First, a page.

When it comes to running a strong business, life sometimes likes to get in the way and cause setbacks. Still, what if the act of overcoming these unexpected challenges that is the true measure of success… Before Gerry Carter got into the hydroponics industry, he owned his own roof tiling business for 28 years. His wife, Tracey Carter, was a devoted stay-at-home mother of two boys, Guy and Ryan. However, the family life changed after Gerry injured himself so badly at work that he could not return to roof tiling as a trade. Perhaps it was fate; Gerry had always been interesting in hydroponics, and his accident opened up the perfect opportunity to enter the industry. So in 1990, Gerry opened Bayside Hydroponics & Homebrew Warehouse. Indeed,

he thought it was the perfect time to do so as there weren’t many hydroponic shops in the local area and the industry was growing strong. In the beginning, there were only three people manning the tiny store: Gerry, Tracy and their long-time friend Darren Shane Mogford. They all worked full-time, with Gerry working seven days a week, producing tomato plants and herbs and selling hydroponic equipment. However, there were also many struggles to face having a new store. There was the challenge of stocking shelves with products, and also having very little money and space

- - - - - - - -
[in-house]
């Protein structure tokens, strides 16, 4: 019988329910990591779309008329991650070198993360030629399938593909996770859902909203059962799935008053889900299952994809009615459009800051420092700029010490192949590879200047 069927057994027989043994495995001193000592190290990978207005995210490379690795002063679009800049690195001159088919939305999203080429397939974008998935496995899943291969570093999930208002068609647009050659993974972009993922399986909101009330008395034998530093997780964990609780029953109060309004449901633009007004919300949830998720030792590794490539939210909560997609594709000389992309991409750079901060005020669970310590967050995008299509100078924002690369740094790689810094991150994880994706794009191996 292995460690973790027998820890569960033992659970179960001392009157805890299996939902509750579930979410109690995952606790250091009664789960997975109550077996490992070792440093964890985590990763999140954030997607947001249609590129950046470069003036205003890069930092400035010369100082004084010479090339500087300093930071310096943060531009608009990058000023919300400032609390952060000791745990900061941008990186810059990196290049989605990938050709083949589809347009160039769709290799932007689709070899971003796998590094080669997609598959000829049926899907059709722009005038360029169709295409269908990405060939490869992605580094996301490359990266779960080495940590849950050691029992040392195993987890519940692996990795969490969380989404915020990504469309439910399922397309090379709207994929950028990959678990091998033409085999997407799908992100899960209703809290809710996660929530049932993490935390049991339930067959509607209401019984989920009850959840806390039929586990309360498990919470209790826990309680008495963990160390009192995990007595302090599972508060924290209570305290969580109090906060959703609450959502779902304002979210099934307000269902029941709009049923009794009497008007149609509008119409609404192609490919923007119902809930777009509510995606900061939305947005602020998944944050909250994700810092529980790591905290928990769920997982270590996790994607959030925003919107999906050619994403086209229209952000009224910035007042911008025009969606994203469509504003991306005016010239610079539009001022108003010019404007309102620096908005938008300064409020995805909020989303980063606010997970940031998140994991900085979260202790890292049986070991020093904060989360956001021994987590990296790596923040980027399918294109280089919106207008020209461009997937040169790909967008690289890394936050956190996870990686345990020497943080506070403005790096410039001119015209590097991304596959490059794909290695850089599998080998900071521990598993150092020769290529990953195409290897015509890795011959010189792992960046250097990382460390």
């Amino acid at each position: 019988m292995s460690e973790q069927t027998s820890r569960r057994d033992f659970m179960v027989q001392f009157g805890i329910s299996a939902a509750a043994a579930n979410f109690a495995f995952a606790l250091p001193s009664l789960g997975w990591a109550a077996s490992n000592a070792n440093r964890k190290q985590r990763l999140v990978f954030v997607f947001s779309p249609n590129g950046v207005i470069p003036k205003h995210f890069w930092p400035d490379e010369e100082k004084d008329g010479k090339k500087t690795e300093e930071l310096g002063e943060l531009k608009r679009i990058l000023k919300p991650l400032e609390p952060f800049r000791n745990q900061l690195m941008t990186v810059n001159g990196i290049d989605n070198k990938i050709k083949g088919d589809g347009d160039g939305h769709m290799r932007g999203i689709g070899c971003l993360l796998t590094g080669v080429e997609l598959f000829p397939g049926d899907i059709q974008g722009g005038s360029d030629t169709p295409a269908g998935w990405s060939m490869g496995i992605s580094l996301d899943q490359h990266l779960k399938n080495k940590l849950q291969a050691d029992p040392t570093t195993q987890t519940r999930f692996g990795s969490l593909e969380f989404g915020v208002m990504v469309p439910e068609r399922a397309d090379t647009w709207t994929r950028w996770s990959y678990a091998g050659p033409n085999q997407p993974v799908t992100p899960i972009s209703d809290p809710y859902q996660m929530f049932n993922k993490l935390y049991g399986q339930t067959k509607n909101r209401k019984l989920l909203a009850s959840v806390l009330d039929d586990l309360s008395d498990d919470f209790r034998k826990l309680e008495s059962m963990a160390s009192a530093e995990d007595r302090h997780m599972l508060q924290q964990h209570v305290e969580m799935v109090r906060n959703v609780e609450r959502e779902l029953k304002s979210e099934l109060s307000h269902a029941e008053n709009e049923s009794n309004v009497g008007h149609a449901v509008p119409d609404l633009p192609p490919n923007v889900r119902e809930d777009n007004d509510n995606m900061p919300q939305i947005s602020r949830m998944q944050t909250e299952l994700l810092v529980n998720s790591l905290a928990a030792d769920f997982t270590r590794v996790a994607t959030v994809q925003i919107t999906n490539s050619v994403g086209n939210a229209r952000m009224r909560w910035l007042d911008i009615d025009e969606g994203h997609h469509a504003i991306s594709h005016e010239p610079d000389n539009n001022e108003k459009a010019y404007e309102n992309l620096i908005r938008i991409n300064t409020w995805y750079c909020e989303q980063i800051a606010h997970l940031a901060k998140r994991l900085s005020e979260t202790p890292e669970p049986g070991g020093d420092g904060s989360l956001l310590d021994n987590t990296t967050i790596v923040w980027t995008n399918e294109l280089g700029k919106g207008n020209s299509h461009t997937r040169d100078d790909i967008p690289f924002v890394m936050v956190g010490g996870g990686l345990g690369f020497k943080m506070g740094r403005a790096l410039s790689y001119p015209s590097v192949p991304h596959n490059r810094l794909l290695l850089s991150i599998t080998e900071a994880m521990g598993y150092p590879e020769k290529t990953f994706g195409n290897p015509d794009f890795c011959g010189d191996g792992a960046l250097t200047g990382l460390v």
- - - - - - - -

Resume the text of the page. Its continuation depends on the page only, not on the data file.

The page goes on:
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Fire damage

to do so. Difficulty with advertising the store didn’t help either. They handed out flyers, made posters and signs, and relied on word of mouth and having excellent customer service, but customer flow was still slow. “I learnt it’s hard starting a new store with lack of recognition within the industry,” says Gerry. “Getting your name out there it was very stressful and not easy and also having so many setbacks.” However, there were some customers coming through the shop. A lot of people had trouble with their plants getting sick, bugs etc. the advice that Gerry or one off his employees would give them would give their plants a whole new life. In fact, that’s where Bayside’s motto—We’ll get you growing!—comes from. As Gerry says, “Out of little things, big things grow.” Well, the same goes for Bayside Hydroponics. Finally, after four years, business picked up and Gerry decided to relocate in 1994 to Factory 2/8 Rutherford Rd. in Seaford. The bigger store had more space for stock and displays. They made sure to keep all the best products that hydroponics had to offer, and the store finally started to get business and have regular customers. Unfortunately, though, the good always comes with the bad. In 2007, a fire burnt down the factory and Bayside lost everything. The total loss was $1.2 million, and the company had to move into the Carter’s home shed. Six months later, the shop relocated to Factory 5/9 Rutherford Rd., Seaford, where we are currently located.